This is the first in our recipe series. Whether you’re an experienced homebrewer or just starting out, working with other peoples recipes is a great way to learn and get new ideas. The first in our series is a recipe that is a “Dave’s pick.” He’ll be the first to tell you that amber, red, etc ales and lagers aren’t his favorite thing to drink. However, they offer a unique opportunity to weave subtle flavors in to the beer. The darker color of the beer allows you to use some roast malt if you want. This is difficult to do if you’re trying to keep the color light. Dave ended up liking this beer so much, he brought a growler of it home to enjoy!
In designing this recipe, the goal was to make a highly drinkable beer that still lets you know you’re drinking something. We wanted it to be dry, so we chose a clean yeast that does not impart any fruity esters. The exact choice of yeast doesn’t matter, as long as it’s clean. Use your favorite lager yeast or a clean ale yeast. We absolutely love the 2019 crop of Cascade hops from Yakima Valley, so we wanted to add some subtle citrus in to the finish. Finally, there is a very small amount of Chocolate malt that gives you a very subtle hint of roast, coffee and chocolate on the finish if you’re paying attention. This is one area where more is not better! Keep the roast as a subtle background note and around 1% of the grain bill! We hope you enjoy making this beer as much as we did! If you want to mix things up a bit, we’ve included some ideas on variations on the recipe.
We recommend letting the finished beer lager for a few weeks before serving. When it’s clear, the malt really starts to come forward and you can taste the subtle roast and citrus from the hops. If you’re bottle conditioning, choose a high flocculation yeast so that the beer will clear in bottle.
Note: due to differences in systems and methods that people use to brew, our recipe formats going forward will not include amounts, but rather measurements (percentage, IBU, etc) you can use to tailor the recipe to your system. We recommend the use of some kind of brewing software to determine how much of each ingredient to buy. Don’t worry if the percentages are off by a little bit. You’ll still make a great beer. Where it really matters, we’ll tell you to use a particular maltster. Otherwise, use whatever maltster you can find or like. The hop additions are always measured from the end of the boil. For example, a “5 minute addition” means 5 minutes from the end of the boil. Whirlpool additions are always after flameout.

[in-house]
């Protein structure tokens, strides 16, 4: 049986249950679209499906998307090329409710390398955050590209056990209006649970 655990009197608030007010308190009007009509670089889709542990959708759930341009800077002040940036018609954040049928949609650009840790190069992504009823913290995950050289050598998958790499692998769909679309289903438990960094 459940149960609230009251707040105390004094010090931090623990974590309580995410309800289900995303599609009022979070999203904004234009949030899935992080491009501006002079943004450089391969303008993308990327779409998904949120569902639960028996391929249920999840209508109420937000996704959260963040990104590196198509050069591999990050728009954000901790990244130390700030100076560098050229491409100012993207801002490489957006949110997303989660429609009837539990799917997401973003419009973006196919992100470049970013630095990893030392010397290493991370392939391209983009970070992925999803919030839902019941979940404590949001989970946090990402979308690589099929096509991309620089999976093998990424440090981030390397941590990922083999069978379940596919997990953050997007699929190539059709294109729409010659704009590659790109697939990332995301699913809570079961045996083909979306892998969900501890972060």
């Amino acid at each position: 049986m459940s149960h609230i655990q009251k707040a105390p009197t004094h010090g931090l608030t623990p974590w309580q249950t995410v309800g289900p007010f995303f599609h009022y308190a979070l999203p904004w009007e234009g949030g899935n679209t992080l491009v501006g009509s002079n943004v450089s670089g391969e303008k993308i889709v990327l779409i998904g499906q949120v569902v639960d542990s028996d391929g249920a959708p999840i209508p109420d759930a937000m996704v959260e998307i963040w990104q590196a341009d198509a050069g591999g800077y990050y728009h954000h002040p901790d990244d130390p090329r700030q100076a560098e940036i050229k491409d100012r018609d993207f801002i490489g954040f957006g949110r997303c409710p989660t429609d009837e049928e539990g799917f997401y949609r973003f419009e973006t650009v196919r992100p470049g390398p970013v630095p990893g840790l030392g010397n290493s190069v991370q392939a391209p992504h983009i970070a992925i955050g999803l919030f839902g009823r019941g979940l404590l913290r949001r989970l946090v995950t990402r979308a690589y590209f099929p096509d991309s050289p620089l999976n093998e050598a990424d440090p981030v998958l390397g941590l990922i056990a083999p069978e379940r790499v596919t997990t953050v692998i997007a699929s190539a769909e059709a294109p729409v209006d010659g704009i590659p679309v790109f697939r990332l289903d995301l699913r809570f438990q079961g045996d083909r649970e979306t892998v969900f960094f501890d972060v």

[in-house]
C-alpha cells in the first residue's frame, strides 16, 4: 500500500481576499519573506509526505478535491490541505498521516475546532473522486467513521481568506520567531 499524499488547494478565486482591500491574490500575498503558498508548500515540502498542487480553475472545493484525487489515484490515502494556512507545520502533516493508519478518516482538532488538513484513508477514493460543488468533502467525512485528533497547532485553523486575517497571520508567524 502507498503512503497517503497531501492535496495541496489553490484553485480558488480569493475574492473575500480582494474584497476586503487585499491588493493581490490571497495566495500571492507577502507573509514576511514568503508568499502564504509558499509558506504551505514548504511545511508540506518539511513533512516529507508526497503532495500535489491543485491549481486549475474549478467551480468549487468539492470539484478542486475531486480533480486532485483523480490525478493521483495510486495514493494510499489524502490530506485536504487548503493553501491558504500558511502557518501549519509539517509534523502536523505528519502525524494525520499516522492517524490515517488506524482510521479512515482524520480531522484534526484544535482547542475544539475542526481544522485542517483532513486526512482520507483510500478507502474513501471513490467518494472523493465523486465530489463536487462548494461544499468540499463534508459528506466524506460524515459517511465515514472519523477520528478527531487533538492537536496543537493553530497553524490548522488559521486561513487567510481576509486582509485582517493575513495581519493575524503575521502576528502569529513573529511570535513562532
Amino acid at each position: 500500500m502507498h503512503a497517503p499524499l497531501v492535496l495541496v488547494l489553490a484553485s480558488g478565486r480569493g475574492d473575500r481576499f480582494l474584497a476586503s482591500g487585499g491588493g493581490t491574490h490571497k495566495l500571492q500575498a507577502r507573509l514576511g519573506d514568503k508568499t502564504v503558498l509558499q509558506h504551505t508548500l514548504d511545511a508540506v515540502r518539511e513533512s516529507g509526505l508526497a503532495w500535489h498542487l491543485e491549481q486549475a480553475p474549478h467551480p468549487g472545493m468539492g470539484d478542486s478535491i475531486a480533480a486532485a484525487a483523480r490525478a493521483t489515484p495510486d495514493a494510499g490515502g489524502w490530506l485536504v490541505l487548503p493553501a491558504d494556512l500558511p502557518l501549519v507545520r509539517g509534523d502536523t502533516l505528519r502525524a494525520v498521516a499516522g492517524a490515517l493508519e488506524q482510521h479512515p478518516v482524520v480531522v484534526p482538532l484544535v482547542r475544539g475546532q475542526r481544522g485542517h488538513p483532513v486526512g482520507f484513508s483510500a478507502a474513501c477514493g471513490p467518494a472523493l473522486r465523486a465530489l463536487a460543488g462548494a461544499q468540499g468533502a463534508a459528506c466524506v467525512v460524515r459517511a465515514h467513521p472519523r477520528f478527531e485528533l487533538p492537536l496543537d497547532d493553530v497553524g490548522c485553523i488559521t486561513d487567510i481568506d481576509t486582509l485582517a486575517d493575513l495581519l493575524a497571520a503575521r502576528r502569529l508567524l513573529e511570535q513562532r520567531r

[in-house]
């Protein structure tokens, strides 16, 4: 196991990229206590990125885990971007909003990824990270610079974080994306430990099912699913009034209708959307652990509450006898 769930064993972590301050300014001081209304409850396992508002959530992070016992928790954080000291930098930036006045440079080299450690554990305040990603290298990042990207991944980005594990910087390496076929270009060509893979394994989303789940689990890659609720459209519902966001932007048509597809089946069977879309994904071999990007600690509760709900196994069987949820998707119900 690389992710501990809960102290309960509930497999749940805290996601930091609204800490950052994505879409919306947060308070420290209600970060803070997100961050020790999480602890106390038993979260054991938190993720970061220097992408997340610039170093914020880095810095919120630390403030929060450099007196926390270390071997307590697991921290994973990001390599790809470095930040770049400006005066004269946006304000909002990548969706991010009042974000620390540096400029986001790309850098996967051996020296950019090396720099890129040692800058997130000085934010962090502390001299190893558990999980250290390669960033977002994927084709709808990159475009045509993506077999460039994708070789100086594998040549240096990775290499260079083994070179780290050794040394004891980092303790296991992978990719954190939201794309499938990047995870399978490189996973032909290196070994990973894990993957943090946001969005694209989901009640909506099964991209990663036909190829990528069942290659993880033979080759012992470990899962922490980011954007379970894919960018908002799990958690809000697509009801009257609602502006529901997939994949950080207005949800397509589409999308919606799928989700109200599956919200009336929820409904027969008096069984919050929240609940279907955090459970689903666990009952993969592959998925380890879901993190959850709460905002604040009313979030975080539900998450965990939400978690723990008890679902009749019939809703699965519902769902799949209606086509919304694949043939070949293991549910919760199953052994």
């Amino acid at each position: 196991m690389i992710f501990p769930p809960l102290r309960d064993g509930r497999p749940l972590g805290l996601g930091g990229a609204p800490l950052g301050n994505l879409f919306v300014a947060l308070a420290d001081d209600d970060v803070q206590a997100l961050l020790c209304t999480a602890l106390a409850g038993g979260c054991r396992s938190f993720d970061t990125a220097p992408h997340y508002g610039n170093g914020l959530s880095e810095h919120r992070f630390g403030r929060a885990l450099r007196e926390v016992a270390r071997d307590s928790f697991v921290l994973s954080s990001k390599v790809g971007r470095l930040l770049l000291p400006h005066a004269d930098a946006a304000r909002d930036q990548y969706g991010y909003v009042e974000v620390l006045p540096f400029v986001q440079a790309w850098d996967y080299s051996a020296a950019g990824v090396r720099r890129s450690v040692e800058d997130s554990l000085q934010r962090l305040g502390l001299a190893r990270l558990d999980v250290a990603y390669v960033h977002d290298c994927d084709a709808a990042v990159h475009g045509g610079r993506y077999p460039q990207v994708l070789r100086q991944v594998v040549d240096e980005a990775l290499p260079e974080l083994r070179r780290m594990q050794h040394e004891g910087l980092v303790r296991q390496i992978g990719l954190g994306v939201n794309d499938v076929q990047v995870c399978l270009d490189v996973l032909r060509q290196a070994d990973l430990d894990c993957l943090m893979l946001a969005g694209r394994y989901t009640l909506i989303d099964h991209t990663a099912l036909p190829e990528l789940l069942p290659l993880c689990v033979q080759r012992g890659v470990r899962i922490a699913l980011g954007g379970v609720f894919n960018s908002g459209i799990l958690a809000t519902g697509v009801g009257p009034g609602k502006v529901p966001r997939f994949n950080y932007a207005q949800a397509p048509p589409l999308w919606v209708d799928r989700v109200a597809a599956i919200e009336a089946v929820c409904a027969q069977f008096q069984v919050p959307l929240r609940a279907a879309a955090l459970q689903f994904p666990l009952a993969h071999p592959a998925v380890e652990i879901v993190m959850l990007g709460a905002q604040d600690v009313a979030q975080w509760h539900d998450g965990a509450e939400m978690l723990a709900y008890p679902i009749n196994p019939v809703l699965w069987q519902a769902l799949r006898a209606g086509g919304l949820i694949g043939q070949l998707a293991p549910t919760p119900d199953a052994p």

- Pale 2-row malt 2.0 SRM: 83.7% (We used Viking Pale malt)
- Medium Crystal 55/65 SRM: 15.2% (Use Bairds for this recipe)
- Chocolate Malt 350 SRM: 1.1% (We used Briess)
- Czech Saaz bittering hops: 19-20 IBU, 60 min addition
- Cascade flavor/aroma hops: 8-9 IBU, 5 min addition
- Cascade flavor/aroma hops: 2-3 IBU, whirlpool addition
- Whirlfloc fining tablet
- Soft water
- Original Gravity: 1.062
- Final Gravity: 1.013
- ABV: 6.5%
- IBU: 30
- Mash pH: 5.32
- Dough in to a mash temp of 151°F/66°C
- Recirculate and maintain temperature if you can.
- Stir the mash to ensure complete conversion, usually about 75 minutes for us.
- Mash out at 168°F/76°C for 20 minutes.
- If you can’t recirculate the mash, vourlauf for a couple minutes until you remove most of the chaff from your tun deadspace.
- Sparge with 180°F/82°C water.
- Boil for 60 minutes
- Add 19-20 IBU of Czech Saaz hops for 60 min bittering addition.
- With 5 min left in the boil, add your 8-9 IBU Cascade and whirlfloc addition.
- If you can, start your whirlpool and allow the cone to form, then add your 2-3 IBU Cascade whirlpool addition.
- If you can’t whirlpool, just add the addition at flameout.
- Whirlpool/hop stand for 10 min.
- Knock out to your yeast pitch temperature and pitch your yeast.
Notes on yeast:
Just use a clean yeast. It really doesn’t matter what you use. If you have temperature control, use a German lager yeast strain. If you don’t have a good way to control temperature or struggle to maintain lager temperatures, use a clean ale yeast like Safale US-05 or White Labs WLP-001. Ferment on the cool side of the temperature range to minimize the fruity esters.
We really love this recipe as we made it, but here are some ideas for variations on this basic recipe.
- Use a fruity yeast.
- Try an English ale yeast like London Ale III and ferment at 63°F/17°C
- Try a fruity American ale yeast, like Wyeast 1272 and ferment at 68°F/20°C
- Add a dry hop
- Add 1oz of Cascade per 5 gallon batch. (2oz/10 gal, etc)
- Replace Cascade with Centennial or Simco hops.
- Dry hop with Cluster to add a floral nose.
- Switch the pale 2-row with something else:
- Thomas Fawcett Marris Otter
- Admiral Maltings Gallagher’s Best
- Weyermann Munich I